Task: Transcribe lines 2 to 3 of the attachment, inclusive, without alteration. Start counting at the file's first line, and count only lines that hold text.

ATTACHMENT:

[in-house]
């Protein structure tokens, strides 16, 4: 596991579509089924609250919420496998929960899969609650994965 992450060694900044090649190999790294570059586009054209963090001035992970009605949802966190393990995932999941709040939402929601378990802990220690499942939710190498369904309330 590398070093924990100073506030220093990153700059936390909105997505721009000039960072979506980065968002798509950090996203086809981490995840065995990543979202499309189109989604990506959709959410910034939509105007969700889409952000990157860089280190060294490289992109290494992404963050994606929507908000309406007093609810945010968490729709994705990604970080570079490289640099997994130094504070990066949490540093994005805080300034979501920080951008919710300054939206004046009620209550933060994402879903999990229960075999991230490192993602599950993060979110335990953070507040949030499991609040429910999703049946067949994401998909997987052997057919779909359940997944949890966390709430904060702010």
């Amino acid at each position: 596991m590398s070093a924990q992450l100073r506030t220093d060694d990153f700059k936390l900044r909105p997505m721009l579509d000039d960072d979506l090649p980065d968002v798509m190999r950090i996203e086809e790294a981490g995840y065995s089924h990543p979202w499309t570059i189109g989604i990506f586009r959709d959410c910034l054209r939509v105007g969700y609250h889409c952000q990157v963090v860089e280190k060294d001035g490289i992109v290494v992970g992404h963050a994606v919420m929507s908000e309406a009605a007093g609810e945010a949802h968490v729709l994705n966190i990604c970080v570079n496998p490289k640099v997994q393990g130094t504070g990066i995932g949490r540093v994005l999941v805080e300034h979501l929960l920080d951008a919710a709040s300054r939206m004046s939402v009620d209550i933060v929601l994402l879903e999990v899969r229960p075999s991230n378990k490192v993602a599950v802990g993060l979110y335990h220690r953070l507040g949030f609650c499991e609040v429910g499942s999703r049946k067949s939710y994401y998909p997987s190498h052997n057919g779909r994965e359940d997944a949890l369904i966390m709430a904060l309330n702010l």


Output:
């Protein structure tokens, strides 16, 4: 596991579509089924609250919420496998929960899969609650994965 992450060694900044090649190999790294570059586009054209963090001035992970009605949802966190393990995932999941709040939402929601378990802990220690499942939710190498369904309330 590398070093924990100073506030220093990153700059936390909105997505721009000039960072979506980065968002798509950090996203086809981490995840065995990543979202499309189109989604990506959709959410910034939509105007969700889409952000990157860089280190060294490289992109290494992404963050994606929507908000309406007093609810945010968490729709994705990604970080570079490289640099997994130094504070990066949490540093994005805080300034979501920080951008919710300054939206004046009620209550933060994402879903999990229960075999991230490192993602599950993060979110335990953070507040949030499991609040429910999703049946067949994401998909997987052997057919779909359940997944949890966390709430904060702010």
């Amino acid at each position: 596991m590398s070093a924990q992450l100073r506030t220093d060694d990153f700059k936390l900044r909105p997505m721009l579509d000039d960072d979506l090649p980065d968002v798509m190999r950090i996203e086809e790294a981490g995840y065995s089924h990543p979202w499309t570059i189109g989604i990506f586009r959709d959410c910034l054209r939509v105007g969700y609250h889409c952000q990157v963090v860089e280190k060294d001035g490289i992109v290494v992970g992404h963050a994606v919420m929507s908000e309406a009605a007093g609810e945010a949802h968490v729709l994705n966190i990604c970080v570079n496998p490289k640099v997994q393990g130094t504070g990066i995932g949490r540093v994005l999941v805080e300034h979501l929960l920080d951008a919710a709040s300054r939206m004046s939402v009620d209550i933060v929601l994402l879903e999990v899969r229960p075999s991230n378990k490192v993602a599950v802990g993060l979110y335990h220690r953070l507040g949030f609650c499991e609040v429910g499942s999703r049946k067949s939710y994401y998909p997987s190498h052997n057919g779909r994965e359940d997944a949890l369904i966390m709430a904060l309330n702010l």